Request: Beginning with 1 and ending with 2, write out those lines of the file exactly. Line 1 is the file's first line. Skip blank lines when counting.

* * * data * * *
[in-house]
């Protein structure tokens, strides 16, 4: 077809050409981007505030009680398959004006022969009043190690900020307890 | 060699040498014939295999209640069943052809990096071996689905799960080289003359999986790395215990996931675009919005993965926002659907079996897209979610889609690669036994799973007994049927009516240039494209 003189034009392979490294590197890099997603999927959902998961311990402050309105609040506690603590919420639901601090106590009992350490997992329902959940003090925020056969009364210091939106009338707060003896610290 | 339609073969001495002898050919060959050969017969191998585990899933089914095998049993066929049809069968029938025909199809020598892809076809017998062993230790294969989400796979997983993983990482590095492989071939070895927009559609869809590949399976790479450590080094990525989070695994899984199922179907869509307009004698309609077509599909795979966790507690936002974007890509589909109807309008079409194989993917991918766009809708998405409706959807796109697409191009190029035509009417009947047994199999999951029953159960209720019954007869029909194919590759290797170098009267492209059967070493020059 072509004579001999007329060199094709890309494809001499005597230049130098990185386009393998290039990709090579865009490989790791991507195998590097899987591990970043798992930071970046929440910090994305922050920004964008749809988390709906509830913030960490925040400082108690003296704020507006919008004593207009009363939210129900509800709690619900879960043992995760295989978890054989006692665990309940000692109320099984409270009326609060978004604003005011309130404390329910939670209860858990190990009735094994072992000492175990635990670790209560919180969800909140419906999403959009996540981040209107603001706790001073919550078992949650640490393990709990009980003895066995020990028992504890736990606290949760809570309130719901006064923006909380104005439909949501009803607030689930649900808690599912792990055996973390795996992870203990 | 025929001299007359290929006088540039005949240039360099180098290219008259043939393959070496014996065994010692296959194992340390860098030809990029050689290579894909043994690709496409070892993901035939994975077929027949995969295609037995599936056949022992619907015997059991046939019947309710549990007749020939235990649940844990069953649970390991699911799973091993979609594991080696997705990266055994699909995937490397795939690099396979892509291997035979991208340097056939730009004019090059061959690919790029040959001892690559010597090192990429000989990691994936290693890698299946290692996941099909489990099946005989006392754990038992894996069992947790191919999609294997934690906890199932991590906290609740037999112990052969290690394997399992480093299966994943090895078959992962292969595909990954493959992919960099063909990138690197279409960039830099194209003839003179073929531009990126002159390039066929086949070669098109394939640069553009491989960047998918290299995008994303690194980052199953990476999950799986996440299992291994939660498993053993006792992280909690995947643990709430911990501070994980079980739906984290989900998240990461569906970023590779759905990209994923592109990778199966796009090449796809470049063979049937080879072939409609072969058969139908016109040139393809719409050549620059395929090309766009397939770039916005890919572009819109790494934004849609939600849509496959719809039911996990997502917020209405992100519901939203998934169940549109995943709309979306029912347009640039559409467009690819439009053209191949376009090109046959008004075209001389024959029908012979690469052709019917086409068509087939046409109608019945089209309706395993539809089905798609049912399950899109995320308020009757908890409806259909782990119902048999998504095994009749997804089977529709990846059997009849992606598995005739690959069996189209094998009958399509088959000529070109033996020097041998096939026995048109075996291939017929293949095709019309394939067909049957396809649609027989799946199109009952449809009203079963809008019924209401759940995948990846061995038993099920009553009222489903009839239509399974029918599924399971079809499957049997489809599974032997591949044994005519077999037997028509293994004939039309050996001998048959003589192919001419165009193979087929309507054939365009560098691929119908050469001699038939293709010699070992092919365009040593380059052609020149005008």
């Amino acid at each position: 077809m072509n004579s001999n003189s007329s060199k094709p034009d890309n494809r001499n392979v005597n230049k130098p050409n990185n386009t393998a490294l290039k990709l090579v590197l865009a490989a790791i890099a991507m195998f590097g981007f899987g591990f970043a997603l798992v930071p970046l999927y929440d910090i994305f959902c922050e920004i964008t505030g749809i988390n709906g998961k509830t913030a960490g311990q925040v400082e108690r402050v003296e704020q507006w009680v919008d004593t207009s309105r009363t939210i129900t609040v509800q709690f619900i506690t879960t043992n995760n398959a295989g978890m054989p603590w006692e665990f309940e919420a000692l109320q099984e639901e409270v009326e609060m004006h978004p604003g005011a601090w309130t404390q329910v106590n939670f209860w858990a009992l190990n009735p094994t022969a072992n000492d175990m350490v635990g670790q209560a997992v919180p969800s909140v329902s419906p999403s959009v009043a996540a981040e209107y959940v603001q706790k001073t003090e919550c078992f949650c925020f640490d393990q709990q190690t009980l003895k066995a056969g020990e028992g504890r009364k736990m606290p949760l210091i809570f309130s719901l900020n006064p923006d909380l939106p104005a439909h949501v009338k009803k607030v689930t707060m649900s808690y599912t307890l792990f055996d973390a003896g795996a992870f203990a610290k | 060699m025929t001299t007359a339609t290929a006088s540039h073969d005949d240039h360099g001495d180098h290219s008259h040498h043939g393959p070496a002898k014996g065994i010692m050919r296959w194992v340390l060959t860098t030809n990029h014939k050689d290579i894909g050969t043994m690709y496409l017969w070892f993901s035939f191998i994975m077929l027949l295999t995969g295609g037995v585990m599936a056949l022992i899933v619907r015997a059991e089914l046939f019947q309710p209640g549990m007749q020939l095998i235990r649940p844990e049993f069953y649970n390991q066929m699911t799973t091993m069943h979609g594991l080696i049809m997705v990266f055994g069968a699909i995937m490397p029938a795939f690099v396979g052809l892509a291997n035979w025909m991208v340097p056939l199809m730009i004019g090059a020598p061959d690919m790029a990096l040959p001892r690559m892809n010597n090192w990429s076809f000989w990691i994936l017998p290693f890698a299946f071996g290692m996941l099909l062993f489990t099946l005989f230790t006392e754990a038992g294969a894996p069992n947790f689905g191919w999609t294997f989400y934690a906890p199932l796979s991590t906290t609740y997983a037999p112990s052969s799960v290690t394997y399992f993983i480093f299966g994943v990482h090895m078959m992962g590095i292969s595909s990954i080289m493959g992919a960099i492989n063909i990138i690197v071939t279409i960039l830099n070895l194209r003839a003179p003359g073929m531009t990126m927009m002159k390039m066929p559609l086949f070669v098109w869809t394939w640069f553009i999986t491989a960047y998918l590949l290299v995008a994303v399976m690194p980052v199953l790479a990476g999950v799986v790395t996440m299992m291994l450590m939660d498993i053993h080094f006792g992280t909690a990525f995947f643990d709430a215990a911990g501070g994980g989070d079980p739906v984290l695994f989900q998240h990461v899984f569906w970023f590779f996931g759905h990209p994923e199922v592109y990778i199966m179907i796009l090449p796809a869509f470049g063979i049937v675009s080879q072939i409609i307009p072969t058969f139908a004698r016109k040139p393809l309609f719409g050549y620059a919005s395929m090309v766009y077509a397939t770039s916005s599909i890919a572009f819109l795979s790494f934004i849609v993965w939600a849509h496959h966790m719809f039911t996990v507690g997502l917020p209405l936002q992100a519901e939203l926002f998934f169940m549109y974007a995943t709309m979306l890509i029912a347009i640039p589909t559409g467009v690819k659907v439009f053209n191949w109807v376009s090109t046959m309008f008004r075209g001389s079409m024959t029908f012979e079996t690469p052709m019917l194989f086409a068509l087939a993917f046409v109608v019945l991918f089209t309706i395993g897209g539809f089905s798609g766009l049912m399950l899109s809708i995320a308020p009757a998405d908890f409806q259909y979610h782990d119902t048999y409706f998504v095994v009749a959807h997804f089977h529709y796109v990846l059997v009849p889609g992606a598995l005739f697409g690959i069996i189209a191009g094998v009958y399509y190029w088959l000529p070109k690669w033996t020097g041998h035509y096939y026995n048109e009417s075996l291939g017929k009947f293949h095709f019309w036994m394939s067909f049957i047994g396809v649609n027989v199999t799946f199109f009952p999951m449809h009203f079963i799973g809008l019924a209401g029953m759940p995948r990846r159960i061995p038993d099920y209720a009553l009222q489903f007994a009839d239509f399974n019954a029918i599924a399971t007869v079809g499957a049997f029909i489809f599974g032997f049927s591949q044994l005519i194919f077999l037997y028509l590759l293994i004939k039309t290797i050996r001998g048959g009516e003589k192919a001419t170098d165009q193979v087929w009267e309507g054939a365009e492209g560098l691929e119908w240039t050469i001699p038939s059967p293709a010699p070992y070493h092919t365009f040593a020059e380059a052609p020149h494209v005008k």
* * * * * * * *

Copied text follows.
[in-house]
């Protein structure tokens, strides 16, 4: 077809050409981007505030009680398959004006022969009043190690900020307890 | 060699040498014939295999209640069943052809990096071996689905799960080289003359999986790395215990996931675009919005993965926002659907079996897209979610889609690669036994799973007994049927009516240039494209 003189034009392979490294590197890099997603999927959902998961311990402050309105609040506690603590919420639901601090106590009992350490997992329902959940003090925020056969009364210091939106009338707060003896610290 | 339609073969001495002898050919060959050969017969191998585990899933089914095998049993066929049809069968029938025909199809020598892809076809017998062993230790294969989400796979997983993983990482590095492989071939070895927009559609869809590949399976790479450590080094990525989070695994899984199922179907869509307009004698309609077509599909795979966790507690936002974007890509589909109807309008079409194989993917991918766009809708998405409706959807796109697409191009190029035509009417009947047994199999999951029953159960209720019954007869029909194919590759290797170098009267492209059967070493020059 072509004579001999007329060199094709890309494809001499005597230049130098990185386009393998290039990709090579865009490989790791991507195998590097899987591990970043798992930071970046929440910090994305922050920004964008749809988390709906509830913030960490925040400082108690003296704020507006919008004593207009009363939210129900509800709690619900879960043992995760295989978890054989006692665990309940000692109320099984409270009326609060978004604003005011309130404390329910939670209860858990190990009735094994072992000492175990635990670790209560919180969800909140419906999403959009996540981040209107603001706790001073919550078992949650640490393990709990009980003895066995020990028992504890736990606290949760809570309130719901006064923006909380104005439909949501009803607030689930649900808690599912792990055996973390795996992870203990 | 025929001299007359290929006088540039005949240039360099180098290219008259043939393959070496014996065994010692296959194992340390860098030809990029050689290579894909043994690709496409070892993901035939994975077929027949995969295609037995599936056949022992619907015997059991046939019947309710549990007749020939235990649940844990069953649970390991699911799973091993979609594991080696997705990266055994699909995937490397795939690099396979892509291997035979991208340097056939730009004019090059061959690919790029040959001892690559010597090192990429000989990691994936290693890698299946290692996941099909489990099946005989006392754990038992894996069992947790191919999609294997934690906890199932991590906290609740037999112990052969290690394997399992480093299966994943090895078959992962292969595909990954493959992919960099063909990138690197279409960039830099194209003839003179073929531009990126002159390039066929086949070669098109394939640069553009491989960047998918290299995008994303690194980052199953990476999950799986996440299992291994939660498993053993006792992280909690995947643990709430911990501070994980079980739906984290989900998240990461569906970023590779759905990209994923592109990778199966796009090449796809470049063979049937080879072939409609072969058969139908016109040139393809719409050549620059395929090309766009397939770039916005890919572009819109790494934004849609939600849509496959719809039911996990997502917020209405992100519901939203998934169940549109995943709309979306029912347009640039559409467009690819439009053209191949376009090109046959008004075209001389024959029908012979690469052709019917086409068509087939046409109608019945089209309706395993539809089905798609049912399950899109995320308020009757908890409806259909782990119902048999998504095994009749997804089977529709990846059997009849992606598995005739690959069996189209094998009958399509088959000529070109033996020097041998096939026995048109075996291939017929293949095709019309394939067909049957396809649609027989799946199109009952449809009203079963809008019924209401759940995948990846061995038993099920009553009222489903009839239509399974029918599924399971079809499957049997489809599974032997591949044994005519077999037997028509293994004939039309050996001998048959003589192919001419165009193979087929309507054939365009560098691929119908050469001699038939293709010699070992092919365009040593380059052609020149005008």